Iron And Wine
Kiss Each Other Clean
Sam Beam, the bushy-bearded king of folk otherwise known as Iron And Wine, has gone off the rails and onto the highway. Iron And Wine’s first two studio albums, 2002’s The Creek Drank The Cradle and 2004’s Our Endless Numbered Days, were whispered, love-drenched acoustic affairs, the stuff of a million dreams in woods and fields, and earned the band a devoted following. 2007’s The Shepherd’s Dog marked Beam’s path out of the forest and into a more expansive, experimental, even electronic sound, pushing the boundaries of his musicianship while maintaining much of what made the band what it was. Kiss Each Other Clean is Iron And Wine’s first studio album since then, and anyone who thought he might head back towards his earlier work with this release was sorely mistaken. Kiss Each Other Clean, like The Shepherd’s Dog, is in many ways a mixed bag, evidence of Beam continuing to experiment, but the new album goes much further afield than his 2007 effort. Thankfully, however, for the most part it retains Beam’s gentleness, the swelling, warmed honey sound of his voice, and the gorgeous imagery infused into his lyrics.
Beam’s lovely storytelling and inventive, eloquent imagery are much of what made his soft-voiced folk so singular to begin with, and in this direction too he is expanding on his repertoire. There are still the wistful teenage love stories, like the tender and nostalgic “Tree By The River,” with lines like “I mean the world / To a potty mouthed girl / And a pretty pair of blue-eyed birds / ‘Time isn’t kind or unkind,’/ You liked to say.” However, some songs are darker and more aggressive than what we’ve seen from the band before. “Rabbit Will Run,” with its ’80s-esque pop melody, sounds like Paul Simon at his most sinister, and “Big Burned Hand” opens with “When the arrogant goddess of love came to steal my shoes / She had a white-hot pistol and a homemade heart tattoo” and closes with “When the curtain rose the crown was blown away / While the lion ad the lamb kept fucking in the back row.” Talk about blown away – these lyrics are explosive.
The album is definitely a departure from the folk songs of the past, however. Even with the hints of round, retro bass and sax that precede it in “Me and Lazarus”, the intro to “Big Burned Hand” is something of a Dylan at Newport moment. The song is an unapologetic 70s-style funk groove, wriggling horns and bouncy back beats and all. Not that it’s a bad song by any means, but this is a man who made his career – and fan base – on songs that were the sonic equivalent of tucking tawny hair behind ears and whispering in wheat fields. And now he’s got women doo-wopping in the backround of ‘Half Moon’. It’s an adjustment, and though ultimately the songs work on their own, there will likely be a little bit of push back from the Iron And Wine traditionalists among us.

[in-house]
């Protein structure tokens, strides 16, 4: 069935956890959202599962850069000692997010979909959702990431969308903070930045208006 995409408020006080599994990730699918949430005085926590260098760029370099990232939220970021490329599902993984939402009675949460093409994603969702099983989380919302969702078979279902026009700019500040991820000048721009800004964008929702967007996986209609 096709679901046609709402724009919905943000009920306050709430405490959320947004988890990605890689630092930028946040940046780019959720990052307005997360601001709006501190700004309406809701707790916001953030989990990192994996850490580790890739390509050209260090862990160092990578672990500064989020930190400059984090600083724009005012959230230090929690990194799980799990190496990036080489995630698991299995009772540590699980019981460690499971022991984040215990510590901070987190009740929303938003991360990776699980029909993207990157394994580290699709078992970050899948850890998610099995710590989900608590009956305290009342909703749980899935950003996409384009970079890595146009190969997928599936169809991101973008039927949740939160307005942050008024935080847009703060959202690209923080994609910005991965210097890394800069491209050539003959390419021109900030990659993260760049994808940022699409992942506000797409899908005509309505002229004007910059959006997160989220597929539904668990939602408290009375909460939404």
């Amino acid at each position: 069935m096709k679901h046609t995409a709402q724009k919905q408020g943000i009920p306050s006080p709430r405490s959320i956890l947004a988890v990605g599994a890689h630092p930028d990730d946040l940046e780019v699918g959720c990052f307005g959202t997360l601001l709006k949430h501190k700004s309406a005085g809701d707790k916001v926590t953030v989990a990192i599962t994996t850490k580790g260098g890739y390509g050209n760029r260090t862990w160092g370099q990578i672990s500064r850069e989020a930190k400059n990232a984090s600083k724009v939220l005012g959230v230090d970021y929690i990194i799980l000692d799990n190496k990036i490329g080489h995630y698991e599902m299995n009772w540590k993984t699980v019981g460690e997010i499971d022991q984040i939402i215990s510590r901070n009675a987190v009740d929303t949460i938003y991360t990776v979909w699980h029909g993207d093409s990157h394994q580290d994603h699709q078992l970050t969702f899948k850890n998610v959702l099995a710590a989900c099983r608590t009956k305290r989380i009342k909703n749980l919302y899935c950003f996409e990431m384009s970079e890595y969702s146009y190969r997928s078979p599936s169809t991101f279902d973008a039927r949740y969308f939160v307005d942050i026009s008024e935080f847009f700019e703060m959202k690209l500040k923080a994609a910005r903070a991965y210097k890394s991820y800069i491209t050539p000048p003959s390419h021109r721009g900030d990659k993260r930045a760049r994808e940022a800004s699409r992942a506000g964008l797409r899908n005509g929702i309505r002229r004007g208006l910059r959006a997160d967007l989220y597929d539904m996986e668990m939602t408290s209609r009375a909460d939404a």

Thematically, the album airs many of the same preoccupations Beam’s been slinging since 2002: desperately felt love, religious imagery and nature metaphors. There’s also a somewhat overdone recurring river theme – overdone in the sense that only two of the ten tracks on the album don’t have the word ‘river’ in them. In an interview with Billboard.com, Beam explained, “It’s a classic metaphor for life, sometimes as a force of destruction, sometimes it’s redemption or rejuvenation. It’s fun to have the same image crop up in different songs and be presented in totally different lights.” They may indeed have ‘cropped up’ – after all, some of the songs on this album were written as long as ten years ago, and some just before recording sessions started, so one can imagine Beam rediscovering a river fascination as he pawed through his past material.
The wide span of time that Beam drew his material from could be part of why the album feels uneven on first listen. ‘Monkeys Uptown’ sounds like it could have been a track meant for The Creek Drank the Cradle that was sped up and slathered with a synth back beat. This still makes it better than most songs with a synth back beat, but it feels slightly incongruous.
Ultimately, however, once you’ve gotten past the nagging feeling that you’re not really listening to the Iron And Wine you thought you knew, you realize that you are, and that many of the songs are wonderful. “Half Moon” is lovely and delicate, doo-wopping and all, and closer “Your Fake Name is Good Enough for Me” is a tense, expansive epic, draped in fuzzy guitars and jazzy melodies. “Glad Man Singing” is full of light in the same way many of Beam’s classic songs are. So perhaps Beam knows what he’s doing after all, and I suspect that his die-hard longtime fans will follow him onto this new plane. As another folk hero once wailed, when you went electric, Bob, everything changed. But it turned out all right that time, too.